Kansas University quarterback Todd Reesing, who was benched in the fourth quarter of Saturday's 42-21 loss to Texas Tech, will start this weekend in the Jayhawks’ road game against Kansas State, KU coach Mark Mangino said Monday.
“Of course (he will),” the coach said during the Big 12 coaches teleconference.
The announcement ended what had been two days of speculation that began when Mangino benched the senior quarterback midway through the fourth quarter against the Red Raiders and didn’t indicate after the game whether Reesing would be under center this week against the Wildcats.
In the team’s past three games, all Kansas losses, Reesing has endured the roughest stretch of his four-year Kansas career, turning the ball over seven times — five of which have resulted in opponent touchdowns. In that period, his production has steadily decreased. He threw for 401 yards against Colorado, 224 against Oklahoma and just 181 against Texas Tech.
Following the Tech loss, Reesing admitted that he’d been playing through a groin injury sustained during the team’s Oct. 17 loss to the Buffaloes, though he refused to blame the injury for his recent performance. Mangino confirmed the groin injury Sunday, but said Reesing had been cleared to play by the team’s medical staff and had told coaches he was fine.
“I don’t see any problems with him about anything,” Mangino said Monday. “I think the least of his worries ought to be coming out of the game. He is going to focus on getting himself better and getting back into sync.”
Mangino, who acknowledged that Kerry Meier is the team’s third-string quarterback and that Kale Pick is the backup, reiterated Monday that the decision to remove Reesing last Saturday wasn’t any more difficult due to the quarterback’s storied Kansas career.
He also said Reesing wasn’t to blame for the all of the offensive issues.
“I think it was the appropriate thing to do,” he said of removing Reesing. “Number one, he wasn’t getting great protection from the offensive line, and I didn’t want him taking any more shots. Number two, things just weren’t in sync for our whole offense. Not just him, but the whole offense. ... We’re not running the ball well, we’re not protecting well, and we’re dropping balls all over the place. We’ve had drops that are uncharacteristic for us, and they’ve been at crucial times, and they’ve hurt us. And that has nothing to do with Todd.”
Meeting with Snyder ‘just another game’ for Mangino: Saturday’s game against the Wildcats will mark the first time in four years that Mangino will coach against former mentor and current Kansas State coach Bill Snyder, but given the number of former colleagues the Kansas coach regularly runs into during the Big 12 season, the novelty of the situation appears to be wearing off.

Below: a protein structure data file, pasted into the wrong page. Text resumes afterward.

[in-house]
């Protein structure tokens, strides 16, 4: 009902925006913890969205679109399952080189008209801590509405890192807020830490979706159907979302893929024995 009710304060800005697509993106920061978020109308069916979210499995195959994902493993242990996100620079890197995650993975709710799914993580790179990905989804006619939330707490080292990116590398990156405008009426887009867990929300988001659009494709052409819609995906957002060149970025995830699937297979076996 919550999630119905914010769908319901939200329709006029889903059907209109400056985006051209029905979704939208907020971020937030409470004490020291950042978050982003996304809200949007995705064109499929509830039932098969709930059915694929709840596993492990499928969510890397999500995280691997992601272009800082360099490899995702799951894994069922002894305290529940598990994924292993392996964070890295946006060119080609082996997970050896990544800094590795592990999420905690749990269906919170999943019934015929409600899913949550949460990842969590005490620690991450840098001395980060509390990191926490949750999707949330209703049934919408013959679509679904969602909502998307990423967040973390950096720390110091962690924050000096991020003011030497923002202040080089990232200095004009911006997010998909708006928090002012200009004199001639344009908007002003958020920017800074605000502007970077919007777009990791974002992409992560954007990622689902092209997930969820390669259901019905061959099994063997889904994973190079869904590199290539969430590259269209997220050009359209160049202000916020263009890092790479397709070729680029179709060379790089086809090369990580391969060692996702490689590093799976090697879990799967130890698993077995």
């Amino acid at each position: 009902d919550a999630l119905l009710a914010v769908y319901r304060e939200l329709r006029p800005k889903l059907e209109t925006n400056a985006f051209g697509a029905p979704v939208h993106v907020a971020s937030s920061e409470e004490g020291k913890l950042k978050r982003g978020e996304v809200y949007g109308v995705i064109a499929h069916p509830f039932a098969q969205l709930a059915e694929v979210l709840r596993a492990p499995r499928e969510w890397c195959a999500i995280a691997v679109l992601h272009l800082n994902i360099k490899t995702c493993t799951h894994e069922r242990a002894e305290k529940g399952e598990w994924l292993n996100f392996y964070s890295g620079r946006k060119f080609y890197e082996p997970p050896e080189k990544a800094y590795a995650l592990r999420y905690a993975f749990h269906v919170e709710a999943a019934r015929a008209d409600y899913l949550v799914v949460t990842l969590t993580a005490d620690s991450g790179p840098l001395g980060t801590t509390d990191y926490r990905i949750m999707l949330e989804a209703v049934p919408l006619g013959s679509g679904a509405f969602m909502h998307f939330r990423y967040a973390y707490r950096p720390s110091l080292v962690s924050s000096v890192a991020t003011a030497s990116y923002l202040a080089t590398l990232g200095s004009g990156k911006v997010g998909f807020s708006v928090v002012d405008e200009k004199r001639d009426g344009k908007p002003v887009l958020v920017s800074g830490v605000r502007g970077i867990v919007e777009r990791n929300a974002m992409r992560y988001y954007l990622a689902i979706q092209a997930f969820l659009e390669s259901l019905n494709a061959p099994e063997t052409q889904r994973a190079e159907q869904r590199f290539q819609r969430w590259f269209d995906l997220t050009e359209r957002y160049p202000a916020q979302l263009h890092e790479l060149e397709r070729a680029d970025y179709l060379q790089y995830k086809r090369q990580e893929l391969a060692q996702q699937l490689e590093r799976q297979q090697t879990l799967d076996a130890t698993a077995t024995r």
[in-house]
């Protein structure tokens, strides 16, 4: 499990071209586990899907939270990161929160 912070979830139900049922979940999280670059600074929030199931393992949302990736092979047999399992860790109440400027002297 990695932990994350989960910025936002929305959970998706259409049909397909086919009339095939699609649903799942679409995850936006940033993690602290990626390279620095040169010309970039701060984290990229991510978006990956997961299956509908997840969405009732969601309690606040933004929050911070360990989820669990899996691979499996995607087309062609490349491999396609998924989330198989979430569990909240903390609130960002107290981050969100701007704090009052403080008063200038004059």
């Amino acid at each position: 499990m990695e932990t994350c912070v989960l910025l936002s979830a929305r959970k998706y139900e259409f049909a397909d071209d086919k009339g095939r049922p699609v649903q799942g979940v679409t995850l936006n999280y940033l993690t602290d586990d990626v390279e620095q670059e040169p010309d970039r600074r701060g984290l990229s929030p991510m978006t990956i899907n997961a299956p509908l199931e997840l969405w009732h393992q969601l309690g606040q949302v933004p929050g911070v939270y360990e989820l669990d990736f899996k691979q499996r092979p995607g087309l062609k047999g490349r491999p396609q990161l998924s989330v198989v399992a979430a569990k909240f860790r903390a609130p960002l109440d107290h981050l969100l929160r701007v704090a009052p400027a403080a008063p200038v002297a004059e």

“I’ve been in this league a long time, so I’ve got friends coaching everywhere,” Mangino said. “Every time you turn around there’s a team we’re playing I got a friend coaching or something to do with. I’ve been in the conference since ’91, when it was the old Big Eight Conference, so every week there’s going to be some kind of sidebar story for me.”
Snyder still not sure what to make of ’09 Wildcats: Although his team is perched, for the moment, atop of the Big 12 North standings, Snyder admitted Monday that he’s still not sure what to make of his team — or its chances of a berth in December’s Big 12 championship game.
“I’m not sure where we are in any reality,” said Snyder, whose team is 4-0 at home this season. “We’re very, very fortunate to have a better record than some others, but it gets tougher as we go, so (a conference championship-game berth) is not in our line of thinking right now. But stranger things have happened.”
Snyder, who returned to the sideline this season after Kansas State suffered through a difficult three-year stretch under then-coach Ron Prince, also spoke of the importance of winning games against teams from the Big 12’s North Division, which includes Saturday’s matchup with the Jayhawks.
“If you win all of those, you’re probably pretty much assured that you’ve got a chance that you’ll play in the championship game,” Snyder said. “We’ve won the ones in the North, but we’ve got the two losses in the South, and the way it’s divided up right now, I’m not sure who all has got how many losses and what the projection might be.”